YAAAAAS MULTIVERSE YAAAAS. This book pretty much played at an infinity sandbox of possibilities, and now I’m lying here thinking in a parallel universe, I’ve actually finished editing my darned novel by now, lmao. Anyway, fantastic book.
by Blake Crouch
Crown, July 2016
Rated: 5 / 5 cookies
“Are you happy with your life?” Those are the last words Jason Dessen hears before the masked abductor knocks him unconscious. Before he awakens to find himself strapped to a gurney, surrounded by strangers in hazmat suits. Before a man Jason’s never met smiles down at him and says, “Welcome back, my friend.”
In this world he’s woken up to, Jason’s life is not the one he knows. His wife is not his wife. His son was never born. And Jason is not an ordinary college physics professor but a celebrated genius who has achieved something remarkable–something impossible.
Is it this world or the other that’s the dream? And even if the home he remembers is real, how can Jason possibly make it back to the family he loves? The answers lie in a journey more wondrous and horrifying than anything he could’ve imagined—one that will force him to confront the darkest parts of himself even as he battles a terrifying, seemingly unbeatable foe.
A Barrelful of Multiverses
I mean, honestly, Crouch mentions Schroedinger’s cat, uses the same philosophy to describe a box of infinite worlds, and then actually displays worlds upon worlds and several multiverse scenarios that stem from the littlest choices. What was there to not love about this book?
Where normally I am not big into heavy science fiction philosophical readings (you know what, I’ll just make it a blanket statement and say I’m not big into heavy philosophical readings) in my fiction reads, Dark Matter I didn’t mind so much. Instead of the time travel craziness I normally tend to expect when it comes to traveling through my science fiction reads, Crouch took it to a more multi-dimensional level: he uses space as opposed to time. Now, that hardly means that Crouch doesn’t employ time; it just means he uses it to branch off the worlds, not so much as a destination point. Which makes Jason Dessen’s journey extremely profound.
Jason’s a physics professor in a Chicago university, and he’s got a pretty satisfactory life. He and his wife have mediocre but otherwise decent careers and a relatively happy family environment. Sure, if Jason hadn’t committed himself to Daniella so early in his college years, he could have been more than just a physics professor. Sure, if Daniella hadn’t decided to marry, she could have been a well-renowned and successful artist. But such is life, and the turning point decisions leave both Jason and Daniella with few regrets but otherwise satisfied outcomes.
Up until Jason gets kidnapped, taken to a warehouse, and wakes up hours later in a world he hardly recognizes. Turns out that’s not all. Apparently in this particular Chicago, he’s not married, he has no kid, and he actually IS a big-wig physicist harboring a monumental breakthrough when it comes to traversing the multiverse.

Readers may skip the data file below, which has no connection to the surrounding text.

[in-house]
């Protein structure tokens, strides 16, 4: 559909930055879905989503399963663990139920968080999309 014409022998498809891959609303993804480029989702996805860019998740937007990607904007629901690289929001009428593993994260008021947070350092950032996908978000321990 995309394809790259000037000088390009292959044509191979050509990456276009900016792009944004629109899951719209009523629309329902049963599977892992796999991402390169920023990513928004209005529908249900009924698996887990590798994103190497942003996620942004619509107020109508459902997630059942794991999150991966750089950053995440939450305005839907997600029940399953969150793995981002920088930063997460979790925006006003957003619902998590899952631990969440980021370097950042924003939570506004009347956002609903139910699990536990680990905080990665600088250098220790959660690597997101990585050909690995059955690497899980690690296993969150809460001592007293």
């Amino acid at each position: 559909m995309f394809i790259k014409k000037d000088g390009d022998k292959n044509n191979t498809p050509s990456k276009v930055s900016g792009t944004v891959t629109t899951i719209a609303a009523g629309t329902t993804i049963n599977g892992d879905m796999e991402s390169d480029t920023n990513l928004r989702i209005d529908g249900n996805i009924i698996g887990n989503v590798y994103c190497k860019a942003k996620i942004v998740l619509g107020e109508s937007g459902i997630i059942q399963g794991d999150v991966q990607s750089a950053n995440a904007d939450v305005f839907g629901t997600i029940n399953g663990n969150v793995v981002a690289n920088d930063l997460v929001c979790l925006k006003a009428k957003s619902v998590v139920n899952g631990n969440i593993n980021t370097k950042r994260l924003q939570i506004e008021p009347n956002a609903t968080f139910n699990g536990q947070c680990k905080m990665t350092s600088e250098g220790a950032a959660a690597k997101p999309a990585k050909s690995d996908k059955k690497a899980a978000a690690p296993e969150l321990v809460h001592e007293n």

Shit just gets weirder after that.
I’m not sure what else I should say about Dark Matter, because discussing the concept of the book means spoiling a lot of it. Suffice to say that I actually did enjoy the narration (I listened to an audiobook of this), and I had worried about what would happen in the end. A story with an infinite number of possibilities does get to be worrisome, especially when in all likelihood, most of those possibilities end up BADLY for the protagonist. But don’t worry. Somewhere out there, there’s at least one Jason who’s happy in the world, so I’m good with that.
That said, some of the book did make me raise my eyebrows as far as moving the plot went. (Please take note, these ARE potentially spoilerish.)
Amanda. That sub-arc kind of just…petered off into nothingness. I kind of wanted to see a better resolution with her, considering she was such an interesting character. Hell, I totally would have been interested in seeing “Amanda’s Adventures into the Multiverse.” Also, assuming we’re dealing with several multiverses, how was it even possible that not ONE scenario leads Jason into his world with Amanda in tow?
Dear Evil Scientist Dudes of Jason 2’s World, why are you so goddamn evil? I’m sorry, but they weren’t very believable. If they’d valued the information Jason harbored within the Box, then killing off Jason’s loved ones and then proceeding to torture him are NOT altogether very viable options. And how is it that an entire secret scientific organization is OKAY with all this shit going on save for ONE person? No puedo.
Because of how mind-blowing multiverses work, I did find the show of infinity a little more simplistic than usual. I did love that Crouch tried to address what I found problematic with infinite multiverses, but for the most part, the plot was dependent upon selective choices, when in reality–should this multiverse machine exist–EVERY choice makes way for a NEW outcome. Which means there should have been an infinite number of Jason 2’s in Jason’s world, but that never really comes up as an issue.
All that said, I’m still rating Dark Matter at my highest, because it really did get me thinking. I enjoyed listening to the audiobook. I was invested in Jason’s welfare. I scratched my head in wonder and confusion, I laughed at certain parts, and honestly, even with the problems I had with the plot in general, I had no issue listening to this book from start to finish.
Also, this now poses the idea that in some multiverse out there, I’m a successful author of fantasy and scifi. Or a pastry chef working in some Parisian restaurant. Or a touring pianist with a Viennese accent. IT’S TOTALLY HAPPENING SOMEWHERE, YOU GUYS.
5 out of 5 cookies! (On a slightly unrelated note, WHY is the Goodreads quote page for Dark Matter only filled with the deeply profound quotes? Frankly, I was more amused by the funny ones. But that’s just me.)